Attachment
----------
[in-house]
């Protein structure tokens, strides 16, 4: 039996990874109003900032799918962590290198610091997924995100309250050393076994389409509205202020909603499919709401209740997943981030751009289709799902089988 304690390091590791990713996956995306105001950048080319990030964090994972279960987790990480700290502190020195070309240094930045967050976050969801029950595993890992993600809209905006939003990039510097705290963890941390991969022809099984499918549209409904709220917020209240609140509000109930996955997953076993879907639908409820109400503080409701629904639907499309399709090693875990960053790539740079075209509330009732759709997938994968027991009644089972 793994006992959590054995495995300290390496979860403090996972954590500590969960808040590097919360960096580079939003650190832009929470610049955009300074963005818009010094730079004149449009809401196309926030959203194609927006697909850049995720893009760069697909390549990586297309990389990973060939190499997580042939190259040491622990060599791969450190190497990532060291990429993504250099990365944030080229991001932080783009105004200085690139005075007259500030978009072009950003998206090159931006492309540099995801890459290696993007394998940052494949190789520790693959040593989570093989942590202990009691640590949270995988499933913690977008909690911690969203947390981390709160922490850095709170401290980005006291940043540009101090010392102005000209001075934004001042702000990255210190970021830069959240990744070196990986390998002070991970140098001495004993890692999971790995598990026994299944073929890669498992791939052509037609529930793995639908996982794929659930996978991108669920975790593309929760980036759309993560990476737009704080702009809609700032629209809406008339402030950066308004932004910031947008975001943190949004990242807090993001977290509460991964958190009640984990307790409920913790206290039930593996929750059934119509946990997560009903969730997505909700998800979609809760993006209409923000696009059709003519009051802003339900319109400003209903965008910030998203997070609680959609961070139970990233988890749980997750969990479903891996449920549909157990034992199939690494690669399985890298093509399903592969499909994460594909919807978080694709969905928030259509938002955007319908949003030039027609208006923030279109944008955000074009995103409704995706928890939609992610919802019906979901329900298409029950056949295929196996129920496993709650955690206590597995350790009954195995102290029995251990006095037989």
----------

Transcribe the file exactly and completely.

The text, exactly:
[in-house]
């Protein structure tokens, strides 16, 4: 039996990874109003900032799918962590290198610091997924995100309250050393076994389409509205202020909603499919709401209740997943981030751009289709799902089988 304690390091590791990713996956995306105001950048080319990030964090994972279960987790990480700290502190020195070309240094930045967050976050969801029950595993890992993600809209905006939003990039510097705290963890941390991969022809099984499918549209409904709220917020209240609140509000109930996955997953076993879907639908409820109400503080409701629904639907499309399709090693875990960053790539740079075209509330009732759709997938994968027991009644089972 793994006992959590054995495995300290390496979860403090996972954590500590969960808040590097919360960096580079939003650190832009929470610049955009300074963005818009010094730079004149449009809401196309926030959203194609927006697909850049995720893009760069697909390549990586297309990389990973060939190499997580042939190259040491622990060599791969450190190497990532060291990429993504250099990365944030080229991001932080783009105004200085690139005075007259500030978009072009950003998206090159931006492309540099995801890459290696993007394998940052494949190789520790693959040593989570093989942590202990009691640590949270995988499933913690977008909690911690969203947390981390709160922490850095709170401290980005006291940043540009101090010392102005000209001075934004001042702000990255210190970021830069959240990744070196990986390998002070991970140098001495004993890692999971790995598990026994299944073929890669498992791939052509037609529930793995639908996982794929659930996978991108669920975790593309929760980036759309993560990476737009704080702009809609700032629209809406008339402030950066308004932004910031947008975001943190949004990242807090993001977290509460991964958190009640984990307790409920913790206290039930593996929750059934119509946990997560009903969730997505909700998800979609809760993006209409923000696009059709003519009051802003339900319109400003209903965008910030998203997070609680959609961070139970990233988890749980997750969990479903891996449920549909157990034992199939690494690669399985890298093509399903592969499909994460594909919807978080694709969905928030259509938002955007319908949003030039027609208006923030279109944008955000074009995103409704995706928890939609992610919802019906979901329900298409029950056949295929196996129920496993709650955690206590597995350790009954195995102290029995251990006095037989």